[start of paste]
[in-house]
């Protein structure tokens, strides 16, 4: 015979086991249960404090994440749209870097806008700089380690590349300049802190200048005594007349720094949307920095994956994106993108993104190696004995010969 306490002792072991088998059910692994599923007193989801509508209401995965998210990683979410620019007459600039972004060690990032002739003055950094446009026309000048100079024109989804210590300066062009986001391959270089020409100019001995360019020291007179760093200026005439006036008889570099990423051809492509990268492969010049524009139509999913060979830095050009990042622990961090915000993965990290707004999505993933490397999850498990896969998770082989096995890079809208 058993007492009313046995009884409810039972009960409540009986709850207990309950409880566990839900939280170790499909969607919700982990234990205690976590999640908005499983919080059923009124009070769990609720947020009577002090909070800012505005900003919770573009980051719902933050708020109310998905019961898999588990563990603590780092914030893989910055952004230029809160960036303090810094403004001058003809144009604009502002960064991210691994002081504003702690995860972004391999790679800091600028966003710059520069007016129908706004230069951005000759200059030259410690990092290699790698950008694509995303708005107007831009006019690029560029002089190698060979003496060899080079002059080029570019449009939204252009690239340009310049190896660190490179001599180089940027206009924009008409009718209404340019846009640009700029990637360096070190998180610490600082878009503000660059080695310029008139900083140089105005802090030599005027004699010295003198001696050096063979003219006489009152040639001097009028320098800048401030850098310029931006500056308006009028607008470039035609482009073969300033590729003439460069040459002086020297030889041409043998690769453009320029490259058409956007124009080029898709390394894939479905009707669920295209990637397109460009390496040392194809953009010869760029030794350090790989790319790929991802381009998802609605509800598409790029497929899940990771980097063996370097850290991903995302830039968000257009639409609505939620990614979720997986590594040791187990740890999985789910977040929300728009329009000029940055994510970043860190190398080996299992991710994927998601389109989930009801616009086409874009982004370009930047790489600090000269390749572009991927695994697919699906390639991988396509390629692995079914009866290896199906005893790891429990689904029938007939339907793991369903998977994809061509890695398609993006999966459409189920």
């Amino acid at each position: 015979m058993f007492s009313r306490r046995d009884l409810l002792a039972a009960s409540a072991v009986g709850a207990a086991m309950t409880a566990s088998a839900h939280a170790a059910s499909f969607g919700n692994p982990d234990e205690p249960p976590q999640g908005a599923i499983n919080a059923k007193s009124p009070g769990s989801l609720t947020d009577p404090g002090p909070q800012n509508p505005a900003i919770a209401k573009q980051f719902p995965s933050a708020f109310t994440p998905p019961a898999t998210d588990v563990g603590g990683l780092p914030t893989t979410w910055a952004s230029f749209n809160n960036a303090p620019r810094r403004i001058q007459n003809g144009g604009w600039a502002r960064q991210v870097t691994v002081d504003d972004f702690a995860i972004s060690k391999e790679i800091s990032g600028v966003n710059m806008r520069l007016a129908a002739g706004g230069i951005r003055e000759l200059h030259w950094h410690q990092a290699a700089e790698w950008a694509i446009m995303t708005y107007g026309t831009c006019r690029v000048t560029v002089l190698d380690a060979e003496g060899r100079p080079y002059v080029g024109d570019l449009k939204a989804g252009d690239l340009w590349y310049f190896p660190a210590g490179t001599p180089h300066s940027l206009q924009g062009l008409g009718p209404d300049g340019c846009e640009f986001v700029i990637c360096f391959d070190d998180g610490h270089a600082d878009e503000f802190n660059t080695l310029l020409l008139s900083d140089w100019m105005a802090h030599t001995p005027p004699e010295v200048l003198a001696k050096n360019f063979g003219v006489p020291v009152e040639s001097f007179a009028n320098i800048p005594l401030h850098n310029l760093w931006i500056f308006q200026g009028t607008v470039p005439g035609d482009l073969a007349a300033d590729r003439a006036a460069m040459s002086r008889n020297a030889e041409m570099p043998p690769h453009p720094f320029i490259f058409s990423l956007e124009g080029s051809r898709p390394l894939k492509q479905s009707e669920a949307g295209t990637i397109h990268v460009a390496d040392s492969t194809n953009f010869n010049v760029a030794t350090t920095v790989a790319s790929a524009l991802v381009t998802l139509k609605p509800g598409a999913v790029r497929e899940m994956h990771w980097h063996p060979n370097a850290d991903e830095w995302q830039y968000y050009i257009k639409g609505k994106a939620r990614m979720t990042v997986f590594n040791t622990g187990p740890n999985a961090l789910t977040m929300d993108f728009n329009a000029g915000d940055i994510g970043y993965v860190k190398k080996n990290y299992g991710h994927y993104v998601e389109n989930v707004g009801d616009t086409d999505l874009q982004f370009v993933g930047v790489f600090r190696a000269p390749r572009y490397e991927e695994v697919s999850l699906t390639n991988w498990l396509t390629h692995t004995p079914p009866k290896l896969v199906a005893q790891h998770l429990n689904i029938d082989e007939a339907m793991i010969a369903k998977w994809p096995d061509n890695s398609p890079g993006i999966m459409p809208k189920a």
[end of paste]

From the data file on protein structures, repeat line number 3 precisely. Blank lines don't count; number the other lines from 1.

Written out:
């Amino acid at each position: 015979m058993f007492s009313r306490r046995d009884l409810l002792a039972a009960s409540a072991v009986g709850a207990a086991m309950t409880a566990s088998a839900h939280a170790a059910s499909f969607g919700n692994p982990d234990e205690p249960p976590q999640g908005a599923i499983n919080a059923k007193s009124p009070g769990s989801l609720t947020d009577p404090g002090p909070q800012n509508p505005a900003i919770a209401k573009q980051f719902p995965s933050a708020f109310t994440p998905p019961a898999t998210d588990v563990g603590g990683l780092p914030t893989t979410w910055a952004s230029f749209n809160n960036a303090p620019r810094r403004i001058q007459n003809g144009g604009w600039a502002r960064q991210v870097t691994v002081d504003d972004f702690a995860i972004s060690k391999e790679i800091s990032g600028v966003n710059m806008r520069l007016a129908a002739g706004g230069i951005r003055e000759l200059h030259w950094h410690q990092a290699a700089e790698w950008a694509i446009m995303t708005y107007g026309t831009c006019r690029v000048t560029v002089l190698d380690a060979e003496g060899r100079p080079y002059v080029g024109d570019l449009k939204a989804g252009d690239l340009w590349y310049f190896p660190a210590g490179t001599p180089h300066s940027l206009q924009g062009l008409g009718p209404d300049g340019c846009e640009f986001v700029i990637c360096f391959d070190d998180g610490h270089a600082d878009e503000f802190n660059t080695l310029l020409l008139s900083d140089w100019m105005a802090h030599t001995p005027p004699e010295v200048l003198a001696k050096n360019f063979g003219v006489p020291v009152e040639s001097f007179a009028n320098i800048p005594l401030h850098n310029l760093w931006i500056f308006q200026g009028t607008v470039p005439g035609d482009l073969a007349a300033d590729r003439a006036a460069m040459s002086r008889n020297a030889e041409m570099p043998p690769h453009p720094f320029i490259f058409s990423l956007e124009g080029s051809r898709p390394l894939k492509q479905s009707e669920a949307g295209t990637i397109h990268v460009a390496d040392s492969t194809n953009f010869n010049v760029a030794t350090t920095v790989a790319s790929a524009l991802v381009t998802l139509k609605p509800g598409a999913v790029r497929e899940m994956h990771w980097h063996p060979n370097a850290d991903e830095w995302q830039y968000y050009i257009k639409g609505k994106a939620r990614m979720t990042v997986f590594n040791t622990g187990p740890n999985a961090l789910t977040m929300d993108f728009n329009a000029g915000d940055i994510g970043y993965v860190k190398k080996n990290y299992g991710h994927y993104v998601e389109n989930v707004g009801d616009t086409d999505l874009q982004f370009v993933g930047v790489f600090r190696a000269p390749r572009y490397e991927e695994v697919s999850l699906t390639n991988w498990l396509t390629h692995t004995p079914p009866k290896l896969v199906a005893q790891h998770l429990n689904i029938d082989e007939a339907m793991i010969a369903k998977w994809p096995d061509n890695s398609p890079g993006i999966m459409p809208k189920a």